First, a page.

X-rays are used in many ways to image and analyze objects. A very important property of X-rays is their ability to penetrate matter, a fact that allows X-rays to be used to analyze also the interior of objects.
Compared to visible light, the much shorter wavelength of X-rays fundamentally allows imaging and analysis at a much better resolution, even down to the atomic length scale.
Read about some X-ray techniques, and learn about their potentials and the requirements on the equipment.
Protein crystallographers rely on the strongest X-ray sources to combat the issues of air sensitivity, small crystals, low diffraction and densely packed reflections.
Imaging is the first historic application using X-rays, as demonstrated already by W. C. Röntgen, and remains the most common application especially due to its wide use for medical imaging.
Small Angle X-ray Scattering is used to study the structure of materials in the 1 nm to ~200 nm range. The materials typically studied include polymers, metals, colloids, liquid crystals and biological samples e.g. proteins.
The well-established way to obtain the ultimate resolution is to use X-ray optics. This imaging technique is since many years performed at synchrotrons, but in recent decades the optics-based X-ray microscope based on laboratory sources are commercially available.
Spectroscopic X-ray methods build on the dependence on X-ray energy. This dependence can be used to identify elements since every element has its unique absorption edges and fluorescence lines.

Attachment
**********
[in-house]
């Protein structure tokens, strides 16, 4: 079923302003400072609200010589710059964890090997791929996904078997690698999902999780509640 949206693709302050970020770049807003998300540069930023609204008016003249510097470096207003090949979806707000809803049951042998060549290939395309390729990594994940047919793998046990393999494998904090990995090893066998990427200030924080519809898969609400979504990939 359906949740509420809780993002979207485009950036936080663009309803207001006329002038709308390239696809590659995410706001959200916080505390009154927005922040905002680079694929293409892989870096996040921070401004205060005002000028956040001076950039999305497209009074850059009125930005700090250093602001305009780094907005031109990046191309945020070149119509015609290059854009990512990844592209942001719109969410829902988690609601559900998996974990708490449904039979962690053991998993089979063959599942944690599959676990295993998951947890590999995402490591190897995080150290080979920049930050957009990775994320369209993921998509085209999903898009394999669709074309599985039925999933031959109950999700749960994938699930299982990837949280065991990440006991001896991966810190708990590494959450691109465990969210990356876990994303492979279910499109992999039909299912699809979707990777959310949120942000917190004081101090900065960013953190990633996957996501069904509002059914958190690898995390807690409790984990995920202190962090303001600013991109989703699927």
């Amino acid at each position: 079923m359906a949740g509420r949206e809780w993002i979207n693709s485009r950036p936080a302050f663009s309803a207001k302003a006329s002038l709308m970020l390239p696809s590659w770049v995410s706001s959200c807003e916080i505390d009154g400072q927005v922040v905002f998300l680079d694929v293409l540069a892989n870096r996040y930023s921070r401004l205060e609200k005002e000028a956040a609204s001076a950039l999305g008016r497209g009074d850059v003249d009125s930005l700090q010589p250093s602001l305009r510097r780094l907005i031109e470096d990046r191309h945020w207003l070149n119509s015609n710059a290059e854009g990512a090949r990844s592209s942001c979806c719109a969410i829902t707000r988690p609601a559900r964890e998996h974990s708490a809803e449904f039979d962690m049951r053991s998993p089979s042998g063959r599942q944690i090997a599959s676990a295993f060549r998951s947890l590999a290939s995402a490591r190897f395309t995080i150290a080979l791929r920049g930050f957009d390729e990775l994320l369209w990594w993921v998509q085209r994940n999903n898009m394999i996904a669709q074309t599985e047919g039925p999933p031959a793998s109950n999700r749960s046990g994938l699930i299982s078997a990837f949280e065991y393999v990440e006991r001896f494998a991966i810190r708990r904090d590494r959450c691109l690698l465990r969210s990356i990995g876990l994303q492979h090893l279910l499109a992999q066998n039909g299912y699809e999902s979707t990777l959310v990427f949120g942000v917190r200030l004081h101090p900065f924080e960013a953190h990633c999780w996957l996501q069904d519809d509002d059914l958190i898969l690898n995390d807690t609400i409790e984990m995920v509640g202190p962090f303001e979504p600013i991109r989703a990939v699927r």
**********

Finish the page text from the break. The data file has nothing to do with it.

Attenuation-contrast imaging is the conventional way of obtaining X-ray images. Materials with higher density or higher atomic number attenuate more X-rays, and therefore give less transmission.
Small molecule crystallography uses X-ray diffraction in the determination and study of the three dimensional structure of a material at the atomic and molecular scale.
Phase-contrast imaging requires special techniques to be detected but can be very beneficial. For materials that have low absorption the phase can give more than 1000 times stronger contrast than absorption.
Methods based on scattering and diffraction utilize the radiation that changes direction when interacting with the object. This typically provides information on length scales smaller than what can be directly imaged.
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